I would like to pay tribute for a few minutes to the Minister for Employment and Workplace Relations, the Hon. Joe Hockey. The minister has shown a great deal of competence, understanding and, more importantly, a willingness to engage with businesses and employees around the country. I have accompanied him on some of his visits—not on all of them, but on some. This visitation program has been pivotal. During these visits we heard from employees and employers. We heard of employees moving from casual to full-time employment because of the ability to go into a flexible workplace arrangement with their employers. Thanks to these visits, we are now seeing changes taking place as a result of the minister listening to what has been said. I would like to thank him as well for his visit to Victoria, and particularly his visit out to Deakin just prior to these changes being announced. That visit, in particular, down to Victoria certainly provided great impetus for introducing these changes. (Quorum formed) There is one thing about those on the other side: they cannot escape those traits from their union movement days. In the past they called people out onto the grass. We do not have grass here; we have carpet. But they are still calling everybody out. Ring the bell and get them out here. I thank the Chief Opposition Whip for giving me an audience.

The fairness testing arrangements introduced in this bill will provide a stronger safety net for the majority of working Australians. It is a safety net that promotes fairness whilst retaining the flexibility that has helped produce the conditions that we have today—conditions such as a 33-year low in unemployment, which now sits at 4.4 per cent and in some parts of my electorate is even lower. We have the lowest level of strike action since 1913. Of course, as I mentioned earlier on, we have seen real wages growth of over 19 per cent since 1996. The test within this bill means that fair compensation and security is provided to employees where protected conditions such as penalty rates and overtime are modified in a workplace agreement. I thought that was what the other side wanted: fair compensation and security to be given to employees when trading away penalty rates and other conditions. Of course we know that the ACTU—and this comes straight out of Greg Combet’s mouth—has entered into these sorts of negotiations in the past, where compensation has been given for trading away penalty rates, overtime and other traditional award conditions. I would have thought that this measure would have had universal support from those on the other side. So when I hear the member for Lalor saying that this amendment only goes 99 per cent of the way I am confused by that statement, because she obviously has not read the full implications of this bill.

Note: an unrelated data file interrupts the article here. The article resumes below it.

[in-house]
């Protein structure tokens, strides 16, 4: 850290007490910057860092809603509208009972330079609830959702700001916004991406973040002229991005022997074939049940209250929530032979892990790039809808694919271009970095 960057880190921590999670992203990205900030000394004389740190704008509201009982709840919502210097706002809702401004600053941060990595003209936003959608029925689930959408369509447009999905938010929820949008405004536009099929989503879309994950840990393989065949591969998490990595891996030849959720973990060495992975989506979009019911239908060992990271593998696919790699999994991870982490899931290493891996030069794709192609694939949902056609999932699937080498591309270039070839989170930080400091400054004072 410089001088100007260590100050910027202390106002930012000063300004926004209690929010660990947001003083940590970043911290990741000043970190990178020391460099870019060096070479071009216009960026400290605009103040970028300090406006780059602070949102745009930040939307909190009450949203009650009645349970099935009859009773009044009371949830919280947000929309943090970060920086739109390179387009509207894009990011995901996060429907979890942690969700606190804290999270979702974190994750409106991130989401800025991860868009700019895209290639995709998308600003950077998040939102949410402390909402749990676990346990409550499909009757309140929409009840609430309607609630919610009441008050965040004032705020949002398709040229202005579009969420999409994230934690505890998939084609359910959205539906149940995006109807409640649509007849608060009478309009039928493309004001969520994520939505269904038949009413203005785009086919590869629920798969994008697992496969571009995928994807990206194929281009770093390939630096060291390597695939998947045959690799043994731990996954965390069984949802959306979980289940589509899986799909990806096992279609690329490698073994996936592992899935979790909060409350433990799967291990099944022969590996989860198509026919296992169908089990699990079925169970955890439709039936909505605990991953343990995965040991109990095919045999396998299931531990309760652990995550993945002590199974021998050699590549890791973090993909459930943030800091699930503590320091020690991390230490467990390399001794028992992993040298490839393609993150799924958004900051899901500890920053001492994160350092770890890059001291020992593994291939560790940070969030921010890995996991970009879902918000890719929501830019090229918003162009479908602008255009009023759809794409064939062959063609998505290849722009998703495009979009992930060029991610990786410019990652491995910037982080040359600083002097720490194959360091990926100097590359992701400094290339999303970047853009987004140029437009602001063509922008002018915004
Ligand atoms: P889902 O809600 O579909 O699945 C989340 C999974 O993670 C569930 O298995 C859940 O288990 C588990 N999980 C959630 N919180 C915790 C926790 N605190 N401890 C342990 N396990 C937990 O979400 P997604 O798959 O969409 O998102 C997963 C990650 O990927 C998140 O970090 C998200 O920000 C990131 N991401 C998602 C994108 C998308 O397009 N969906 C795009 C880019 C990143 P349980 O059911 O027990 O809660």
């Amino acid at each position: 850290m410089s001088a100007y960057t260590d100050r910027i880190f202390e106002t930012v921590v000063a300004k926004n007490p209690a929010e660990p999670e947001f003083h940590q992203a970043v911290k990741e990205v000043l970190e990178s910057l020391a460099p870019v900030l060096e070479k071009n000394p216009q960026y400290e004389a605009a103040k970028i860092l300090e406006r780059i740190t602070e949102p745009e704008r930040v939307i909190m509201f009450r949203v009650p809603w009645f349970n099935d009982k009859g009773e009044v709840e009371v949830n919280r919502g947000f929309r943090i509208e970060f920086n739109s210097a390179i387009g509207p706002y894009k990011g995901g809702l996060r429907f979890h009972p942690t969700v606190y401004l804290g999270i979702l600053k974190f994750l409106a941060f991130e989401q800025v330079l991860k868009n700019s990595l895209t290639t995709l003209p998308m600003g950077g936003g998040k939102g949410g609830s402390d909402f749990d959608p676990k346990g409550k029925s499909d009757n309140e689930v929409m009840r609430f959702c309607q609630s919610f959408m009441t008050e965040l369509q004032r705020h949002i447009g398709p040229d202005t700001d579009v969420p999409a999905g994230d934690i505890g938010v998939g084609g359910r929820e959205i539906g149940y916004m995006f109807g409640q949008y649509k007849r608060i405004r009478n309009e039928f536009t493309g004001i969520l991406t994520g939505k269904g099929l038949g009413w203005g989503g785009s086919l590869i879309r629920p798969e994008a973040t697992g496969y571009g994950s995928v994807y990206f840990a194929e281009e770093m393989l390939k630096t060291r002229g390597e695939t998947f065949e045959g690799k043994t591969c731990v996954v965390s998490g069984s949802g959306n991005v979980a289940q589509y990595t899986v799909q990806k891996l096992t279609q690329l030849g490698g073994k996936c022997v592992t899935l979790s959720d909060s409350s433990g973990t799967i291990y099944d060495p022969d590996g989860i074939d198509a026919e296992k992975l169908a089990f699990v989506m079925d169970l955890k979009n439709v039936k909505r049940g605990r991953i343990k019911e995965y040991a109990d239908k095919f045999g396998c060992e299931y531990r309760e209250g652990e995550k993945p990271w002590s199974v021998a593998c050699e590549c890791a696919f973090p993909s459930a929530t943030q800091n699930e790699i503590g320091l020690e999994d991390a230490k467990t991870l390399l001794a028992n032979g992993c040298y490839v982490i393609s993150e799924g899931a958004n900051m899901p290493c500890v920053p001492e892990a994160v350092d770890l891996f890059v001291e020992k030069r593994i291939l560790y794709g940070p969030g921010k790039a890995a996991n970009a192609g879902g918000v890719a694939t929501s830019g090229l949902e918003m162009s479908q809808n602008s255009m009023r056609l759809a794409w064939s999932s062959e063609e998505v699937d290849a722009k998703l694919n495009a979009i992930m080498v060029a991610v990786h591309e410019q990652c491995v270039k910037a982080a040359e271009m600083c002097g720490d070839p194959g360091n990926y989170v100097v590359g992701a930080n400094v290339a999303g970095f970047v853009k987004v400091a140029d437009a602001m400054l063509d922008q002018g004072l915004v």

The amendments will be welcomed by many constituents who live in my electorate of Deakin in Melbourne, particularly those who have argued for a safety net and an enforcement regime. The new arrangements mean that people earning under $75,000 per annum base pay will be able to have their employment arrangements scrutinised by the Workplace Authority in order that they receive fair monetary or non-monetary equivalent compensation. These changes mean that the personal circumstances of both the employer and the employee will be taken into account. Working families can take into account their outside of work responsibilities when negotiating new employment agreements—a condition, I might add, that has always been in place. This bill certainly reinforces that provision. It expands choice and flexibility to those who have been forced to work under inflexible awards and collective agreements. This flexibility has been further underwritten by creating a cop on the beat in the form of the Workplace Authority. I would have thought that members of the public listening to this debate, those who have had some concerns and have been scared off by the union movement’s fear campaign, would welcome the fact that there will be 600 new workplace assessors ensuring that the right thing is done by the employee. No-one, I would have thought, on either side would want to see a situation where a rogue employer is allowed to get away with abusing employment arrangements—whether it be by 2c or by 45c. We do not want to see that sort of situation. Those employers certainly do not deserve to have employees employed under  such conditions.